Additionally, while in Resonance Blaze you can perform an Astral Heat. It requires Level 4 Resonance Blaze and for your opponent to be on their last character. This flashy move releases an ultimate attack that will instantly down your opponent and grant you a win if it hits. Be careful, as it uses up all of your resources and will leave you wide open if you miss. Depending on which side you are on, this move can be used to disrespect your opponent or to throw everything you have on the line to pull out a win. Every character’s Astral Heat is unique and beautifully animated and feels amazing if you manage to defeat your opponent with it.

The most significant appeal comes from the game’s roster, and ArcSys does this crossover justice by having each character stay true to their source material, and providing unique gameplay. Many of the main characters from each game have awesome interactions with each other. For example, if you’re a fan of Ruby Rose, she gets giddy over Ragna’s giant demon sword. However, it is unfortunate that the roster launched with only 20 characters and contained DLC characters who are already in the story mode. As of writing this, there are already 9 DLC characters available across 3 packs. The first pack was available via early purchase and each subsequent pack costs around $5. It is disappointing that ArcSys decided to put these characters behind a paywall.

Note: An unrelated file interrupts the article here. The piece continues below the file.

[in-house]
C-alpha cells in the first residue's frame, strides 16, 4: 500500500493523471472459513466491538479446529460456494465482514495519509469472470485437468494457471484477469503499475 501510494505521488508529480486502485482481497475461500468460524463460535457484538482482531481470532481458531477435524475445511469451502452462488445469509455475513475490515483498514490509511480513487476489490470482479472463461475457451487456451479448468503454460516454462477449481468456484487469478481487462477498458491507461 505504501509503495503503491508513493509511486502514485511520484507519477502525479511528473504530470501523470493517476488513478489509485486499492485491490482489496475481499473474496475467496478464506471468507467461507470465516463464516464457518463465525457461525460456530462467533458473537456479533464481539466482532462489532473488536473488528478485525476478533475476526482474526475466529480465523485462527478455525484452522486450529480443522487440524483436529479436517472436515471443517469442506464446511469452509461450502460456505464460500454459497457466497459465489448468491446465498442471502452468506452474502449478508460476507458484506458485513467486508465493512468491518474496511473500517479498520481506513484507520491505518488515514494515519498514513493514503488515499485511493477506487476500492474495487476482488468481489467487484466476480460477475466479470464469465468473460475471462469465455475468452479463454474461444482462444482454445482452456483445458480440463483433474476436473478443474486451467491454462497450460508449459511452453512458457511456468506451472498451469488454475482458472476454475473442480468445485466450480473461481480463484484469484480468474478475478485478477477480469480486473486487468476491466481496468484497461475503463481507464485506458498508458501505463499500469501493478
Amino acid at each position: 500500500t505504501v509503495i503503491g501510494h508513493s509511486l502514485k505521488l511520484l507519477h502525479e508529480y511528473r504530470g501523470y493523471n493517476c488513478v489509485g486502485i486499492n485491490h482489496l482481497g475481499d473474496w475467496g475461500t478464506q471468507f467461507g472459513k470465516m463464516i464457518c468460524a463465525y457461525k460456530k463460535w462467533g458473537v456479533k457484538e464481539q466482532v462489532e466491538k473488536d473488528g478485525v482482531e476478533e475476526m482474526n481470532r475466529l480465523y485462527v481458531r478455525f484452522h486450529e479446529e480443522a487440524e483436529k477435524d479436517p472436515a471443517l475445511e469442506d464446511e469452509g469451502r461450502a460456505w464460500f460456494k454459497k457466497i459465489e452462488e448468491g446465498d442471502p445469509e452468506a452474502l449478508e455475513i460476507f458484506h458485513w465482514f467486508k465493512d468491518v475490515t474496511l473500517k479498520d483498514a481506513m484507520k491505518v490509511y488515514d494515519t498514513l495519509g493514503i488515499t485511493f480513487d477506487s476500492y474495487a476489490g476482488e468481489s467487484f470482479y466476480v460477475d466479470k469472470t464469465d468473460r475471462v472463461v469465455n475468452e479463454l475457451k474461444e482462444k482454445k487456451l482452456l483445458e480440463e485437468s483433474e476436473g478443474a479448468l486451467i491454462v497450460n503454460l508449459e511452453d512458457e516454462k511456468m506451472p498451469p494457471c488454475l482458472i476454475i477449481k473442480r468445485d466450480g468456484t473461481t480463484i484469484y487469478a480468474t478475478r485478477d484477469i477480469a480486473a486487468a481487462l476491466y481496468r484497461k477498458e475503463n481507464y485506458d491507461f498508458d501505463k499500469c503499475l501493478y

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BlazBlue: Cross Tag Battle offers a story mode that spans across four episodes; one for each crossover title. The storyline is nearly incomprehensible and leaves a lot to be desired. Some quirky character interactions are fun, but it’s a storyline that needed to bring different worlds somehow together. In short, all the characters were transported from their respective worlds into this new world called the Phantom Field, and they must protect a keystone to get back home.

The online mode is where you’ll be spending most of your time. This game opts to use delay-based netcode, which means if there is lag you’ll experience input lag by a few frames. No matter the case, if you have a stable internet connection and accept matches from players with stable connections you won’t be experiencing any lag. I played while on ethernet and did not run into any lag in my games. Additionally, playing matches will earn you in-game currency you can use to unlock colors, lobby avatars, titles, and nameplates.

As for the PC port, it is unstable and crashes frequently. I had numerous crashes while playing the story mode and going through the character trials. Until ArcSys pushes out a patch that fixes these problems, I’d stay away from this version of this game.

BlazBlue: Cross Tag Battle is an awesome entry to the anime fighter and crossover genre and ambitiously bring together four beloved franchises. It’s also the debut for RWBY to appear in their very first video game! It holds its own as being unique and fun to master, but it suffers from a more desirable story mode and unfortunate DLC model. On the other hand, it is beautifully animated, and the crossover has appealed to me enough to want to check out the source material for all the franchises. BlazBlue: Cross Tag Battle was able to captivate me successfully; if you enjoy fighting games and are a fan of any of these titles, then this is a game you certainly want to give a swing.

8
Categories: Reviews